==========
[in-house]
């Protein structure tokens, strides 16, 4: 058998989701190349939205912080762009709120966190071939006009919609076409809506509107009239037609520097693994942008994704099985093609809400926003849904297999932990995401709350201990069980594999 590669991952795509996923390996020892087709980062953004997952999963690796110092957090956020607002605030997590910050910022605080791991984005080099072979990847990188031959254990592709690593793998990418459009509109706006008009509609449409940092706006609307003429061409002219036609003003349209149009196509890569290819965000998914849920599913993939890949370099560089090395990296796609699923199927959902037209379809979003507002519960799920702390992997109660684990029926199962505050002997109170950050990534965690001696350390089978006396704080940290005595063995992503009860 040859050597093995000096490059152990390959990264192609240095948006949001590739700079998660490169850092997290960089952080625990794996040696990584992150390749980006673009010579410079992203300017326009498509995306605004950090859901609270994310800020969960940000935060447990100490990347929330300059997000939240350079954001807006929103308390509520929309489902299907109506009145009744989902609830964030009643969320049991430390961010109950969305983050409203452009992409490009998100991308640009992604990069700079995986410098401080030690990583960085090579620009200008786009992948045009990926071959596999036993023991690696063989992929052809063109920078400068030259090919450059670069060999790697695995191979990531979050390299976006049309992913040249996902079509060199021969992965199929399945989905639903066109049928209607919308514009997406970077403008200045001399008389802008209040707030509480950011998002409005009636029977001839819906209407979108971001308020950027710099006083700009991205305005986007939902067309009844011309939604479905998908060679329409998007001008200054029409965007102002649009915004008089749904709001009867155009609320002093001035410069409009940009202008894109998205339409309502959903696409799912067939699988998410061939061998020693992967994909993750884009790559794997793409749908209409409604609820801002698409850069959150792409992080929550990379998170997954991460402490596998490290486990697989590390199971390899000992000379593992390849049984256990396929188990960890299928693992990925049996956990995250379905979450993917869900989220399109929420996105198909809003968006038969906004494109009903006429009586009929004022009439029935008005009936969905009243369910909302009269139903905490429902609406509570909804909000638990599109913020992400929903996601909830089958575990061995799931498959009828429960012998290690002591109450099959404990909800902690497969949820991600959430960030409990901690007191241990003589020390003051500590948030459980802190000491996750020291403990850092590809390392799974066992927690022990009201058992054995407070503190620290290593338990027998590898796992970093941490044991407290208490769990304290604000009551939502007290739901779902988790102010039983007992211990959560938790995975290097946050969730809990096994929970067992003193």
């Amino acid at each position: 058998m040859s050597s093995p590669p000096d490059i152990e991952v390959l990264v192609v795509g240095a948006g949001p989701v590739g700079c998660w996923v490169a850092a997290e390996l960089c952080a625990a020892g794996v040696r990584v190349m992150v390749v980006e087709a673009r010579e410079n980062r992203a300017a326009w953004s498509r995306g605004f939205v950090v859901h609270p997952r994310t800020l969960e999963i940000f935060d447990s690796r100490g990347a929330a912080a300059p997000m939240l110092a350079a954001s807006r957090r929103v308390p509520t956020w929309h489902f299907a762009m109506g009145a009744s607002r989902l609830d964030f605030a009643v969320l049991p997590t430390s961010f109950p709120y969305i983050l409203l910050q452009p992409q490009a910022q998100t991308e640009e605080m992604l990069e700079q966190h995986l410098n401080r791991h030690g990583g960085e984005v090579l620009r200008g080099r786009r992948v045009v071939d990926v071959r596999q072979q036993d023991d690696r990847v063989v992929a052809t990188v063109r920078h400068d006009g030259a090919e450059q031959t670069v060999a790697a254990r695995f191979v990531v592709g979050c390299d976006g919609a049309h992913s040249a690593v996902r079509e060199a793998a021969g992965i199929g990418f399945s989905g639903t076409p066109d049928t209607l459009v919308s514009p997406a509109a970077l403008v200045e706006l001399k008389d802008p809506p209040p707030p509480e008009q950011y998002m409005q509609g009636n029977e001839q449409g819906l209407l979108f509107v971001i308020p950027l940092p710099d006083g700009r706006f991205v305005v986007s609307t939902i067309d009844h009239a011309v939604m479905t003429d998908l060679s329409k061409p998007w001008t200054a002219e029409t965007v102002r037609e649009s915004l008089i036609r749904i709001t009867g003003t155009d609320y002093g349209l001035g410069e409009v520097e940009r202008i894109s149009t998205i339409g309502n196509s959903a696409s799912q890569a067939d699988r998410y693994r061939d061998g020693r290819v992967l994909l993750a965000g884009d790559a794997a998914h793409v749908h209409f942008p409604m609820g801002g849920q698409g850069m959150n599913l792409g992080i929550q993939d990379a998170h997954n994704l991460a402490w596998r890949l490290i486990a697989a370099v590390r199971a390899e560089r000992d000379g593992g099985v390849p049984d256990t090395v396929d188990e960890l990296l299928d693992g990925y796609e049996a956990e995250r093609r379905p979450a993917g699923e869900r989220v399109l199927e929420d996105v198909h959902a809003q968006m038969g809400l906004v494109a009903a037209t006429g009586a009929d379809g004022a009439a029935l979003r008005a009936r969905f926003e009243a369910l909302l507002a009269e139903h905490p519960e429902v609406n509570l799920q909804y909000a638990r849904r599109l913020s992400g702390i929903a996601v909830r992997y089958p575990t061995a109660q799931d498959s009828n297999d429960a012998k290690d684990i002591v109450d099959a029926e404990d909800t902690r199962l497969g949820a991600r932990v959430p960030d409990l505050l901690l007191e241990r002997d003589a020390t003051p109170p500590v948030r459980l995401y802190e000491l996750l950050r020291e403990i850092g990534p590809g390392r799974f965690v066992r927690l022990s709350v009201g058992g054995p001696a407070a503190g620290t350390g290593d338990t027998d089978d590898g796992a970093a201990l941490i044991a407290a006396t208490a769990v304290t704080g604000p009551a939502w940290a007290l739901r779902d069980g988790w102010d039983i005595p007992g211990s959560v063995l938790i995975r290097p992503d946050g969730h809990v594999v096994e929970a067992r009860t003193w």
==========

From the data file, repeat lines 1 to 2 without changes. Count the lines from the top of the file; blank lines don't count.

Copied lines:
[in-house]
């Protein structure tokens, strides 16, 4: 058998989701190349939205912080762009709120966190071939006009919609076409809506509107009239037609520097693994942008994704099985093609809400926003849904297999932990995401709350201990069980594999 590669991952795509996923390996020892087709980062953004997952999963690796110092957090956020607002605030997590910050910022605080791991984005080099072979990847990188031959254990592709690593793998990418459009509109706006008009509609449409940092706006609307003429061409002219036609003003349209149009196509890569290819965000998914849920599913993939890949370099560089090395990296796609699923199927959902037209379809979003507002519960799920702390992997109660684990029926199962505050002997109170950050990534965690001696350390089978006396704080940290005595063995992503009860 040859050597093995000096490059152990390959990264192609240095948006949001590739700079998660490169850092997290960089952080625990794996040696990584992150390749980006673009010579410079992203300017326009498509995306605004950090859901609270994310800020969960940000935060447990100490990347929330300059997000939240350079954001807006929103308390509520929309489902299907109506009145009744989902609830964030009643969320049991430390961010109950969305983050409203452009992409490009998100991308640009992604990069700079995986410098401080030690990583960085090579620009200008786009992948045009990926071959596999036993023991690696063989992929052809063109920078400068030259090919450059670069060999790697695995191979990531979050390299976006049309992913040249996902079509060199021969992965199929399945989905639903066109049928209607919308514009997406970077403008200045001399008389802008209040707030509480950011998002409005009636029977001839819906209407979108971001308020950027710099006083700009991205305005986007939902067309009844011309939604479905998908060679329409998007001008200054029409965007102002649009915004008089749904709001009867155009609320002093001035410069409009940009202008894109998205339409309502959903696409799912067939699988998410061939061998020693992967994909993750884009790559794997793409749908209409409604609820801002698409850069959150792409992080929550990379998170997954991460402490596998490290486990697989590390199971390899000992000379593992390849049984256990396929188990960890299928693992990925049996956990995250379905979450993917869900989220399109929420996105198909809003968006038969906004494109009903006429009586009929004022009439029935008005009936969905009243369910909302009269139903905490429902609406509570909804909000638990599109913020992400929903996601909830089958575990061995799931498959009828429960012998290690002591109450099959404990909800902690497969949820991600959430960030409990901690007191241990003589020390003051500590948030459980802190000491996750020291403990850092590809390392799974066992927690022990009201058992054995407070503190620290290593338990027998590898796992970093941490044991407290208490769990304290604000009551939502007290739901779902988790102010039983007992211990959560938790995975290097946050969730809990096994929970067992003193």